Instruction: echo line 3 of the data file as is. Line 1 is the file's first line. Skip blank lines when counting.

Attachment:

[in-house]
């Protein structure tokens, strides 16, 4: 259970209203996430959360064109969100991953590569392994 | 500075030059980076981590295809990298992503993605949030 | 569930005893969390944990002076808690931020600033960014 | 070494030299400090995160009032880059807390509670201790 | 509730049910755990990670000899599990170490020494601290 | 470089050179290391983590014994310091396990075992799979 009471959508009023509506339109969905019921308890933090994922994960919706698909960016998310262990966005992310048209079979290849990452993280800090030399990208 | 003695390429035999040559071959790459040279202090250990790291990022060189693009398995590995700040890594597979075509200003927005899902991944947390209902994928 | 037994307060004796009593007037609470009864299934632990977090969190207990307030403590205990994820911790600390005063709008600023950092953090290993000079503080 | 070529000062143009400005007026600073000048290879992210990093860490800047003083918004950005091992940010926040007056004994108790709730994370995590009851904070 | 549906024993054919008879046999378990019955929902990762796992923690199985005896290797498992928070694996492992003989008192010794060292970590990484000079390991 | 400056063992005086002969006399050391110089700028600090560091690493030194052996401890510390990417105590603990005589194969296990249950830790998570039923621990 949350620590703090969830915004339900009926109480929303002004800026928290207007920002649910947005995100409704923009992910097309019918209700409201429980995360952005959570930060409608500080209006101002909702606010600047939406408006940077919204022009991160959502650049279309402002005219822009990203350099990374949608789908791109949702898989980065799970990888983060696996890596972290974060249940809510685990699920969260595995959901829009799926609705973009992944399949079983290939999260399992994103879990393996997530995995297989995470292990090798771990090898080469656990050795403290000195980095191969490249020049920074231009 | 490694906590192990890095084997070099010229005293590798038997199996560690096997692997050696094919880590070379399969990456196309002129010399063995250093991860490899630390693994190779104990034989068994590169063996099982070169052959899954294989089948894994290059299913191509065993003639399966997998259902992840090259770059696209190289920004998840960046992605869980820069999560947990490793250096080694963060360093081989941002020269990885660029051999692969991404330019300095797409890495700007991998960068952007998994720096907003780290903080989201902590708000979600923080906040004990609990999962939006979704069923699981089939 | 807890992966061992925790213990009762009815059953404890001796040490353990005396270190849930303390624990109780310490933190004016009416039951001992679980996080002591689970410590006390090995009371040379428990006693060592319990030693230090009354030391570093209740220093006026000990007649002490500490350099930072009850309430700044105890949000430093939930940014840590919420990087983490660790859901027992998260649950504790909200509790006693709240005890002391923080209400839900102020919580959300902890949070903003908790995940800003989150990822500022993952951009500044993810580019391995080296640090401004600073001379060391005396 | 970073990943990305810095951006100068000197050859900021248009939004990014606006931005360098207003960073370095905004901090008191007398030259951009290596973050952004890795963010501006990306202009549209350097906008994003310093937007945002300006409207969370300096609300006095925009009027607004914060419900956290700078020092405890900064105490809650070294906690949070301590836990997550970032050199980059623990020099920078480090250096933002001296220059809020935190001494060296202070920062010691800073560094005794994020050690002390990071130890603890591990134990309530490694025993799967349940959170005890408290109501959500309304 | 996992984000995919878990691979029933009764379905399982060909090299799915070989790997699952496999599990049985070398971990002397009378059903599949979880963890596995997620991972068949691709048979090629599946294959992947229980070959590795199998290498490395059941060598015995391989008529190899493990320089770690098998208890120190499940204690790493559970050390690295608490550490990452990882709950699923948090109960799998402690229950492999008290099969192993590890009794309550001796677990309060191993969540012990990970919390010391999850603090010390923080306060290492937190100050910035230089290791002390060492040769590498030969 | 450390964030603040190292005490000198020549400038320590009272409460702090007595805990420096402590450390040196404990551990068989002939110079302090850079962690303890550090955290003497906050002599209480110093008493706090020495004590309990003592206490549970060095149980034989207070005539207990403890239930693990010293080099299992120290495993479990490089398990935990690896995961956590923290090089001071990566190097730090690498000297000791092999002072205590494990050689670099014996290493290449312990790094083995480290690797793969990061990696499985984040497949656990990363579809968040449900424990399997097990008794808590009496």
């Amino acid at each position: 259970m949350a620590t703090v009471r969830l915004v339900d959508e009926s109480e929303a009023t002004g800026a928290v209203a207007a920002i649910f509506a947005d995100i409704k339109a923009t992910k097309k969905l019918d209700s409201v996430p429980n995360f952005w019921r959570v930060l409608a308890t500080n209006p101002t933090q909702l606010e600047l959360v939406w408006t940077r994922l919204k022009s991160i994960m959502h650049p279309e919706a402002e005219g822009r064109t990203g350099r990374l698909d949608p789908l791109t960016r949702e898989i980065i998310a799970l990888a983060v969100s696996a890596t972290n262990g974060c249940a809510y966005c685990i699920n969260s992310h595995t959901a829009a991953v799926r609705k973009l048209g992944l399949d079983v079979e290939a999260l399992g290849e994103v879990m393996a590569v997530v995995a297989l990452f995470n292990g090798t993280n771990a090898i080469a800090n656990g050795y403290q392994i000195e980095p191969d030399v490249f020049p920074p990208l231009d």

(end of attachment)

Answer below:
């Amino acid at each position: 259970m949350a620590t703090v009471r969830l915004v339900d959508e009926s109480e929303a009023t002004g800026a928290v209203a207007a920002i649910f509506a947005d995100i409704k339109a923009t992910k097309k969905l019918d209700s409201v996430p429980n995360f952005w019921r959570v930060l409608a308890t500080n209006p101002t933090q909702l606010e600047l959360v939406w408006t940077r994922l919204k022009s991160i994960m959502h650049p279309e919706a402002e005219g822009r064109t990203g350099r990374l698909d949608p789908l791109t960016r949702e898989i980065i998310a799970l990888a983060v969100s696996a890596t972290n262990g974060c249940a809510y966005c685990i699920n969260s992310h595995t959901a829009a991953v799926r609705k973009l048209g992944l399949d079983v079979e290939a999260l399992g290849e994103v879990m393996a590569v997530v995995a297989l990452f995470n292990g090798t993280n771990a090898i080469a800090n656990g050795y403290q392994i000195e980095p191969d030399v490249f020049p920074p990208l231009d």